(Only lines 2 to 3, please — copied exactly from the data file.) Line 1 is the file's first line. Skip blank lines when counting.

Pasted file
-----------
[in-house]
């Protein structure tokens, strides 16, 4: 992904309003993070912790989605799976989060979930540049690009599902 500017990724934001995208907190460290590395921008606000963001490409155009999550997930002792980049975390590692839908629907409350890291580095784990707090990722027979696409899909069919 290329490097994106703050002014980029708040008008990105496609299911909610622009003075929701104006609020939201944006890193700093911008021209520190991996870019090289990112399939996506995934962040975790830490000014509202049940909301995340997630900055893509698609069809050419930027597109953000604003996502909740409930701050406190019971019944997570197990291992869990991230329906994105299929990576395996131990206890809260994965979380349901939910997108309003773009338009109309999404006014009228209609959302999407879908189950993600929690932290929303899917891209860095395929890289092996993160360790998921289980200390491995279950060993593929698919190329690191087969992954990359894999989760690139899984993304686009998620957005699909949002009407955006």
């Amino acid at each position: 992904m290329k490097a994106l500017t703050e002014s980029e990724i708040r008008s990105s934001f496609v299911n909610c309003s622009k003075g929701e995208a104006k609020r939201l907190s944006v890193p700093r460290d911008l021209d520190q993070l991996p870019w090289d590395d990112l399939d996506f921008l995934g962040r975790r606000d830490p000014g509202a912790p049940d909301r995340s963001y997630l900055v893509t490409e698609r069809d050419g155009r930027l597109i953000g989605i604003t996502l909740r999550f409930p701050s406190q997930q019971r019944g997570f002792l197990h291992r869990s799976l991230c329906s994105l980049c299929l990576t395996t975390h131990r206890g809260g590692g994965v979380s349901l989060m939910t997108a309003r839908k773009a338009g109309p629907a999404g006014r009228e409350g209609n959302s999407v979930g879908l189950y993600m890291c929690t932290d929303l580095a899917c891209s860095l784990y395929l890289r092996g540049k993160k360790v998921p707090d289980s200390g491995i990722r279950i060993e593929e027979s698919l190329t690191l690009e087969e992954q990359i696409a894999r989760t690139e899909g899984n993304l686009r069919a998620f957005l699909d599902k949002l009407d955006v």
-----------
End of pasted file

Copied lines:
């Protein structure tokens, strides 16, 4: 992904309003993070912790989605799976989060979930540049690009599902 500017990724934001995208907190460290590395921008606000963001490409155009999550997930002792980049975390590692839908629907409350890291580095784990707090990722027979696409899909069919 290329490097994106703050002014980029708040008008990105496609299911909610622009003075929701104006609020939201944006890193700093911008021209520190991996870019090289990112399939996506995934962040975790830490000014509202049940909301995340997630900055893509698609069809050419930027597109953000604003996502909740409930701050406190019971019944997570197990291992869990991230329906994105299929990576395996131990206890809260994965979380349901939910997108309003773009338009109309999404006014009228209609959302999407879908189950993600929690932290929303899917891209860095395929890289092996993160360790998921289980200390491995279950060993593929698919190329690191087969992954990359894999989760690139899984993304686009998620957005699909949002009407955006």
């Amino acid at each position: 992904m290329k490097a994106l500017t703050e002014s980029e990724i708040r008008s990105s934001f496609v299911n909610c309003s622009k003075g929701e995208a104006k609020r939201l907190s944006v890193p700093r460290d911008l021209d520190q993070l991996p870019w090289d590395d990112l399939d996506f921008l995934g962040r975790r606000d830490p000014g509202a912790p049940d909301r995340s963001y997630l900055v893509t490409e698609r069809d050419g155009r930027l597109i953000g989605i604003t996502l909740r999550f409930p701050s406190q997930q019971r019944g997570f002792l197990h291992r869990s799976l991230c329906s994105l980049c299929l990576t395996t975390h131990r206890g809260g590692g994965v979380s349901l989060m939910t997108a309003r839908k773009a338009g109309p629907a999404g006014r009228e409350g209609n959302s999407v979930g879908l189950y993600m890291c929690t932290d929303l580095a899917c891209s860095l784990y395929l890289r092996g540049k993160k360790v998921p707090d289980s200390g491995i990722r279950i060993e593929e027979s698919l190329t690191l690009e087969e992954q990359i696409a894999r989760t690139e899909g899984n993304l686009r069919a998620f957005l699909d599902k949002l009407d955006v």